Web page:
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Book Review: The Angel’s Game (The Cemetery of Forgotten Books, #2)

Book Review: The Angel’s Game (The Cemetery of Forgotten Books, #2)

The Angel's Game
The Angel’s Game by Carlos Ruiz Zafón (translated by Lucia Graves)
My rating: 4.5 of 5 stars

For close to a decade I’ve thought that The Shadow of the Wind was one of the most brilliant novels I had ever read. I had no idea that it was a preamble, setting up for an even bigger story. And I truly believe that The Angel’s Game just scratched the surface; I can feel in my bones that there’s far more to come. I’ve also been reliably informed by TS and Petrik that all of the questions I found left frustratingly open at the end of this book will indeed be answered later in the series, which does nothing but add to my excitement.

“Poetry is written with tears, novels with blood, and history with invisible ink.”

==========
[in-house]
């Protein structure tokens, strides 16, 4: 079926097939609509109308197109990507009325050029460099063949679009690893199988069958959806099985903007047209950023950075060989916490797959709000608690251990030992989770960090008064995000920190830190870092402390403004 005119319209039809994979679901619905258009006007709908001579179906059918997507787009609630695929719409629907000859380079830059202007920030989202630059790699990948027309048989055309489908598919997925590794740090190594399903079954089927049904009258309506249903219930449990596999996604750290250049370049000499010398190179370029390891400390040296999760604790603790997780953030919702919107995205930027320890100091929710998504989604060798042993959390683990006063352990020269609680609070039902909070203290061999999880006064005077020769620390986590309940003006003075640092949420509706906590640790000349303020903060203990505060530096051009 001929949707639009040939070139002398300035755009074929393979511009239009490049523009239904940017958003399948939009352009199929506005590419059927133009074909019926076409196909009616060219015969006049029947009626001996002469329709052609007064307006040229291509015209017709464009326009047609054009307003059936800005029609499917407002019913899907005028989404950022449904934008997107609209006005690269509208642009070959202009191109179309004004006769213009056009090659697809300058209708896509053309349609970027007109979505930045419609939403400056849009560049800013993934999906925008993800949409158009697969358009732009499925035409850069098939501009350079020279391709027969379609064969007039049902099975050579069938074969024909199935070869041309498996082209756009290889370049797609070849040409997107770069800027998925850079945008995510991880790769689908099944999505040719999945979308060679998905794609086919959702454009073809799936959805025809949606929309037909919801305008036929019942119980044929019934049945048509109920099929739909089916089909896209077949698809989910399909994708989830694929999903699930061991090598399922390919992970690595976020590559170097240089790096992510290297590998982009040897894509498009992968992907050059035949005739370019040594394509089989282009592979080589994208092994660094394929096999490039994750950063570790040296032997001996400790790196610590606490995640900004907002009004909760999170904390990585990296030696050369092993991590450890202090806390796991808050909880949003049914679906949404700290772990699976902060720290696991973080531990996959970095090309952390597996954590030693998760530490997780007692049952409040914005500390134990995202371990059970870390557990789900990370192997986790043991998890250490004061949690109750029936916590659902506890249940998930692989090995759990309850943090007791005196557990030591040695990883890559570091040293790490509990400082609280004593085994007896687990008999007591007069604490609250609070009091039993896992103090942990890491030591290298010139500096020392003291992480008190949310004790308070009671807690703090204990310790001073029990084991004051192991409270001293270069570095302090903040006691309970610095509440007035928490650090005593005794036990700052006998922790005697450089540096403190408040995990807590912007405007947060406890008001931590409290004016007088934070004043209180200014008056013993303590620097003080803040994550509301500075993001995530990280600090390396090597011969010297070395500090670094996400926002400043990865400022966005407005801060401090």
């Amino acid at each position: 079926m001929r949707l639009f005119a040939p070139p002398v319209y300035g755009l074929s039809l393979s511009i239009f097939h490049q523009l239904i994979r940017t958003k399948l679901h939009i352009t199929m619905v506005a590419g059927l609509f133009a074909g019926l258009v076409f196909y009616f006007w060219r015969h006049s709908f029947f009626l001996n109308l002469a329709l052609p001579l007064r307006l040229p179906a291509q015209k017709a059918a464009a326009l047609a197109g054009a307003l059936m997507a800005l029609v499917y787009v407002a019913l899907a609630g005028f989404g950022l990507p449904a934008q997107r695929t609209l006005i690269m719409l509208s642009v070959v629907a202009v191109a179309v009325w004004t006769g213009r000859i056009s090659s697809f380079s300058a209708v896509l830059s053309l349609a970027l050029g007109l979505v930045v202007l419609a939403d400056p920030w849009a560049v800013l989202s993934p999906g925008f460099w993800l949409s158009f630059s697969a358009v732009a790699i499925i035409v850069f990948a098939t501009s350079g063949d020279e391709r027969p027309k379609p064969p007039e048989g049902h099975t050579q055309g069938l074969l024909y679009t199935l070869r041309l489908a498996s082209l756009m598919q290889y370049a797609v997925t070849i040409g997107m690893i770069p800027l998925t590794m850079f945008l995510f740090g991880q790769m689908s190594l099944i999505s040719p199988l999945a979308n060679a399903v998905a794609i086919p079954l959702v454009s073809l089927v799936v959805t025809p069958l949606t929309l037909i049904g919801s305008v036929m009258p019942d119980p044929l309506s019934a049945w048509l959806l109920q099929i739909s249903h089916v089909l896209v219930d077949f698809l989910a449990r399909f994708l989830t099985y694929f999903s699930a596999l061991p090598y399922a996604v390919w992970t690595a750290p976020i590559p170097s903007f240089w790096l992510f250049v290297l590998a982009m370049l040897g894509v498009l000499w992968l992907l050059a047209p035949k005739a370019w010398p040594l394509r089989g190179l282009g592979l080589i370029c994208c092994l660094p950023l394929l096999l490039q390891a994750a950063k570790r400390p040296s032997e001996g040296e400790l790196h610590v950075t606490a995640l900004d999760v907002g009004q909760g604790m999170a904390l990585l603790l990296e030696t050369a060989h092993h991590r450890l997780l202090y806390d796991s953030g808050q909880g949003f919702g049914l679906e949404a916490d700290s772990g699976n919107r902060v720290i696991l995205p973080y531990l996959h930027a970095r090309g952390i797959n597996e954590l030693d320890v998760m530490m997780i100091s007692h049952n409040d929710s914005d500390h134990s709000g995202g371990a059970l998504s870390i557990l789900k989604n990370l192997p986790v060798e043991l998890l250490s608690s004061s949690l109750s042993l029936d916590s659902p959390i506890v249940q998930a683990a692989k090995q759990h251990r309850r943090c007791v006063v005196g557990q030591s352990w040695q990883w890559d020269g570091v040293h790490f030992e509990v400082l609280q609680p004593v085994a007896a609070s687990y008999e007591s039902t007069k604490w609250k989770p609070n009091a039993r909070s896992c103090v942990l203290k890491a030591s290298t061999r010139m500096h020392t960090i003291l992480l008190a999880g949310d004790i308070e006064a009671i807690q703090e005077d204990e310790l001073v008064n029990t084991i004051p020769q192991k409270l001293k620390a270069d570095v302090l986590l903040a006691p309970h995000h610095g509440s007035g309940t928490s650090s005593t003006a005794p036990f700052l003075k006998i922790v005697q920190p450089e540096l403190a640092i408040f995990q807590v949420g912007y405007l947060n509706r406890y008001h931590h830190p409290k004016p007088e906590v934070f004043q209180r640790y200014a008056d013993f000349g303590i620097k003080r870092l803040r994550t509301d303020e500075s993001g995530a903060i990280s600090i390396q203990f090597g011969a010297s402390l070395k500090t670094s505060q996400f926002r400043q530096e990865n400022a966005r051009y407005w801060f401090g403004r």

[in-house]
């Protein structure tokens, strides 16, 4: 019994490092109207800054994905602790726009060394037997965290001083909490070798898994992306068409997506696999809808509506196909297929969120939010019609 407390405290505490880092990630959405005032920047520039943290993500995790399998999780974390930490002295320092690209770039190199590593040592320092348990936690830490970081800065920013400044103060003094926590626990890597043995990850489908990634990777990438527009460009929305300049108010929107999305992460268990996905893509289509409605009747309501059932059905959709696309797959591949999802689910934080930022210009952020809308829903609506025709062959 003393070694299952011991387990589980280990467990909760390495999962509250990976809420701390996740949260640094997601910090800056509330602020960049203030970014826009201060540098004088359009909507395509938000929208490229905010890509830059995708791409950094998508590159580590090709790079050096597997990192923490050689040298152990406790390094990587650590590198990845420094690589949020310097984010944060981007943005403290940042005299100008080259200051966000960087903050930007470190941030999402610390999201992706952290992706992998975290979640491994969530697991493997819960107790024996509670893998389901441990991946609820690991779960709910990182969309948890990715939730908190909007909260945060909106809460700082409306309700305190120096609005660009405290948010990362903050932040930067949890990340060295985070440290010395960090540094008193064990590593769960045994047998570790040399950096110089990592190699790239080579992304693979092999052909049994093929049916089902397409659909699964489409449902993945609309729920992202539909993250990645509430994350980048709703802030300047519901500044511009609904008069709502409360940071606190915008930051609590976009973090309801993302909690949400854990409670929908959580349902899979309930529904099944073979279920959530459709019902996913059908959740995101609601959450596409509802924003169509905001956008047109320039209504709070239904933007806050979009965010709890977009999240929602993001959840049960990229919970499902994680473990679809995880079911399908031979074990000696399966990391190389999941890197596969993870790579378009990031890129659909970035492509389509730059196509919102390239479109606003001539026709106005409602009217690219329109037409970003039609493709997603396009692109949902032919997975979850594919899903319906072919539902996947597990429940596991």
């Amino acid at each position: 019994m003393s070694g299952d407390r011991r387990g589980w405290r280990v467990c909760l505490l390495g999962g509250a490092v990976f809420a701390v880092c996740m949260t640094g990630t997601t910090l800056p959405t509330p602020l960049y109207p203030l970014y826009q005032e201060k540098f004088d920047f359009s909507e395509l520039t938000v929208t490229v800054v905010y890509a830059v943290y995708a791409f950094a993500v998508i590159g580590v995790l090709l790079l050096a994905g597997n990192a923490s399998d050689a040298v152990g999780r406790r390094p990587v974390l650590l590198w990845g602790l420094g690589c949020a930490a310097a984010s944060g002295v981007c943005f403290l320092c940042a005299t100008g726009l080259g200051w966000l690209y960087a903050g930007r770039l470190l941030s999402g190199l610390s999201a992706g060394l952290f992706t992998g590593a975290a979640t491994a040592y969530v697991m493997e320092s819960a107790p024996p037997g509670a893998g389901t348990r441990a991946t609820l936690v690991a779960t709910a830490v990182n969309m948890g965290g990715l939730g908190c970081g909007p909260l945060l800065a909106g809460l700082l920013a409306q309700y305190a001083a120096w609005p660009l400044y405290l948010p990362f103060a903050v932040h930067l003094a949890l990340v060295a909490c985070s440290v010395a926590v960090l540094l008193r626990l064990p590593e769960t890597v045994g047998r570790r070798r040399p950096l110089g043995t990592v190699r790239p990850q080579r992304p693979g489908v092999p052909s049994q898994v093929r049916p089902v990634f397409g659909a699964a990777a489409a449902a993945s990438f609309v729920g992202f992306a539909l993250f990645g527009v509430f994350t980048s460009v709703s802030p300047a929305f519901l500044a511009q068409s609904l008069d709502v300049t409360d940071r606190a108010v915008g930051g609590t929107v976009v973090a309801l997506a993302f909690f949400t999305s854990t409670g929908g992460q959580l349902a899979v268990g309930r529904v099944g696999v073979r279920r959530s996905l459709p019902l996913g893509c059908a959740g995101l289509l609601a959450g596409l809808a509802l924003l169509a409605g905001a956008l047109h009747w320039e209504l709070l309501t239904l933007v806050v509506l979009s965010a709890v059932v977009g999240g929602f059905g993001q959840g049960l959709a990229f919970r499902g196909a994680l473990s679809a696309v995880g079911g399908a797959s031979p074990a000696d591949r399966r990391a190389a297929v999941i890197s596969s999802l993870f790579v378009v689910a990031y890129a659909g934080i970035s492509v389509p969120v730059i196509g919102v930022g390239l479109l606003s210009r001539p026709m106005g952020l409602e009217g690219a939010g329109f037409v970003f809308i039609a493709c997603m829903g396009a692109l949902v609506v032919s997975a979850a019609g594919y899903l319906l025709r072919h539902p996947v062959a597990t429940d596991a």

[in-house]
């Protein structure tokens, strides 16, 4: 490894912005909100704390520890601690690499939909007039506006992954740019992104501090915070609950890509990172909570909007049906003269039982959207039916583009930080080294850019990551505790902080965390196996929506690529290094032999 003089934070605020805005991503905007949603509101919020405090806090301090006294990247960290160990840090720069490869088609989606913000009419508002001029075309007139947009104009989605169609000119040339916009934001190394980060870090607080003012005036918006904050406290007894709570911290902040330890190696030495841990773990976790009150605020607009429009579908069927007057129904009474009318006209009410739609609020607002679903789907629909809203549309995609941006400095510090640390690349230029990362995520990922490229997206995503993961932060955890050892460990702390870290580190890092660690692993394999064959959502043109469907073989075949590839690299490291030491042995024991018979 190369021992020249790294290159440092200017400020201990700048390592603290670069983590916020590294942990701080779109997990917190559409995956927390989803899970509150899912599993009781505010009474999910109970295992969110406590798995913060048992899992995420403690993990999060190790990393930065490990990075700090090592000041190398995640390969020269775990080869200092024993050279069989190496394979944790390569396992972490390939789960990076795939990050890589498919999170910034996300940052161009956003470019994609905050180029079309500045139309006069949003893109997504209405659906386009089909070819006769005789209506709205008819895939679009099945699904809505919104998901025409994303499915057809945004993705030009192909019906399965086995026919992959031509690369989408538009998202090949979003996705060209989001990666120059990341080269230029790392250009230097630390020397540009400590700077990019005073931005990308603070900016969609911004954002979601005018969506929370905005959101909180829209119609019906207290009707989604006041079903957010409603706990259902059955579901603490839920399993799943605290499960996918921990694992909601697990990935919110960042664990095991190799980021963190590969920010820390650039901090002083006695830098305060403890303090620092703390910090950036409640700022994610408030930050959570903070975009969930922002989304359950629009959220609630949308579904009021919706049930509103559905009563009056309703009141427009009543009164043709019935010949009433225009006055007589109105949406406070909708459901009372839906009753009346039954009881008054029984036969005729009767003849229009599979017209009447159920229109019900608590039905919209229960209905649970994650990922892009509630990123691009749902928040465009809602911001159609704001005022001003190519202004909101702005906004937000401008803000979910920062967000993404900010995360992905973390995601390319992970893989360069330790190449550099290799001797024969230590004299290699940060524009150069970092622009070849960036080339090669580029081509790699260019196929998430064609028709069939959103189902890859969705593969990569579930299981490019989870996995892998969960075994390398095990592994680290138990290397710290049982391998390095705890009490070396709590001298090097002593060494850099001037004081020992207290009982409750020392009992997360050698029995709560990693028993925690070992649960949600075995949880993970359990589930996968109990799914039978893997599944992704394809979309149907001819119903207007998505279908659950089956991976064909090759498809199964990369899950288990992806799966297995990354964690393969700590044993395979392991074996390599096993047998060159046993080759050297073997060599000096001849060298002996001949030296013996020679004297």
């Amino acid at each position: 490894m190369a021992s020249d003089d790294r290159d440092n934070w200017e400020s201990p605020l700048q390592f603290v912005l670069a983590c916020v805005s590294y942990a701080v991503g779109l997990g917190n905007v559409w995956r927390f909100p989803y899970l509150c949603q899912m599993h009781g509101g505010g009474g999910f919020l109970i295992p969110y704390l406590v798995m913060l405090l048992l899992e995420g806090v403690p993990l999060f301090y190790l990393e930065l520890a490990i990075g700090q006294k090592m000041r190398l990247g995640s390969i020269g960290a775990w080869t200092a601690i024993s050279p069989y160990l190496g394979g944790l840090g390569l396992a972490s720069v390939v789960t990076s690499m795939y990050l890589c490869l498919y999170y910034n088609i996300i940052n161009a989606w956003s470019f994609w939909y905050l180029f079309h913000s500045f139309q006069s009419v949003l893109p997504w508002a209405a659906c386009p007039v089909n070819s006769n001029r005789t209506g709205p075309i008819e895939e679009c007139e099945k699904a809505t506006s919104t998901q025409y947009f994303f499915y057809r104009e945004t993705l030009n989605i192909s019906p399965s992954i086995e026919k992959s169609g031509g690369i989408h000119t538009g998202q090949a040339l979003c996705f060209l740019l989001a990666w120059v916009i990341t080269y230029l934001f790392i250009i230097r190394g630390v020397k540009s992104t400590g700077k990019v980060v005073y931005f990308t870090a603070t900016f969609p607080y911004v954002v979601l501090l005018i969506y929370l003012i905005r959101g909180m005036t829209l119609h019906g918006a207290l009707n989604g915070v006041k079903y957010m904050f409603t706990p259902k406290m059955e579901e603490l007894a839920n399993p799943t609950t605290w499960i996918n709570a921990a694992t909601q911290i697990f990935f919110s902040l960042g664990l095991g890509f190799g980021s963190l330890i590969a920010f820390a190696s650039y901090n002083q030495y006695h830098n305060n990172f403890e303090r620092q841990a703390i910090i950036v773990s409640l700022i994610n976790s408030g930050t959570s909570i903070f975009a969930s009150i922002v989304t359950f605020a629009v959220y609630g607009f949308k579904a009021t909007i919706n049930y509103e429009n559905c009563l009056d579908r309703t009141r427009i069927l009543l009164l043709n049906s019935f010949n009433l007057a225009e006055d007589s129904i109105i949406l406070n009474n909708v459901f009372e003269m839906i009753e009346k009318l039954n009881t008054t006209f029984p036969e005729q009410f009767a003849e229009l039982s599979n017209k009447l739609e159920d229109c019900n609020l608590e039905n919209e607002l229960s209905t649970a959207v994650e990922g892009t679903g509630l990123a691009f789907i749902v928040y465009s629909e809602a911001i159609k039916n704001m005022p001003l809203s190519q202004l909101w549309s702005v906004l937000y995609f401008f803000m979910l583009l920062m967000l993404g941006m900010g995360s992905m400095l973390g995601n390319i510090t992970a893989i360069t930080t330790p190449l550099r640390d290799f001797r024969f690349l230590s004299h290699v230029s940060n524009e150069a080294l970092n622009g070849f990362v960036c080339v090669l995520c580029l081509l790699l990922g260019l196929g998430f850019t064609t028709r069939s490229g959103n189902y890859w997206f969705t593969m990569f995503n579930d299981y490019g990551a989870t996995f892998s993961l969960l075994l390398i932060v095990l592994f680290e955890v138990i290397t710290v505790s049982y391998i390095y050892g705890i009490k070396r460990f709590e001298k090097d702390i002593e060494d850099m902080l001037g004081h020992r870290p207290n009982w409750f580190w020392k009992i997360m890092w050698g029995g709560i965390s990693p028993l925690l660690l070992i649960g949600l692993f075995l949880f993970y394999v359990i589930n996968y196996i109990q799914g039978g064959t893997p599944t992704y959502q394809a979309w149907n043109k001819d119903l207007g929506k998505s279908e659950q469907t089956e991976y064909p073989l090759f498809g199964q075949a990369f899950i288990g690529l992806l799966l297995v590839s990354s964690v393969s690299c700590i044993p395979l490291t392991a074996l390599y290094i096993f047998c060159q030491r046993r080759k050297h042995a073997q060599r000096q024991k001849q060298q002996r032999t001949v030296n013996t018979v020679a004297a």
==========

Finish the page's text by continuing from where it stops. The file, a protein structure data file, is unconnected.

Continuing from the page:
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Book Review: The Angel’s Game (The Cemetery of Forgotten Books) by Carlos Ruiz Zafón

Book Review: The Angel’s Game (The Cemetery of Forgotten Books) by Carlos Ruiz Zafón

The Angel’s Game by Carlos Ruiz Zafón

My rating: 5 of 5 stars

Series: The Cemetery of Forgotten Books (Book #2 of 4)

Genre: Historical fiction, Mystery, Thriller

Translation Edition Published: 2009 by Weidenfield & Nicholson, Orion Books (UK) & 2009 by Doubleday (US)


The Angel’s Game was equally as spellbinding and bewitching as The Shadow of the Wind, but in a totally different way.

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The Procurement of Souls

The Procurement of Souls

I received a copy of the book from the author in exchange for an honest review.

The Procurement of Souls by Benjamin Hope
My rating: 3.5 of 5 stars.

A commendable debut, The Procurement of Souls is a dark and fantastical tale that will satisfy gothic fans.

Right from the very start, there was a disturbing scene of a man trapped and strapped down on a chair by a mad scientist, Dr Weimer, who duly inserted a long tube with a metal barb at its end down his victim’s mouth, throat and even further to extract something out of that poor man. And that something is where the book got its title.

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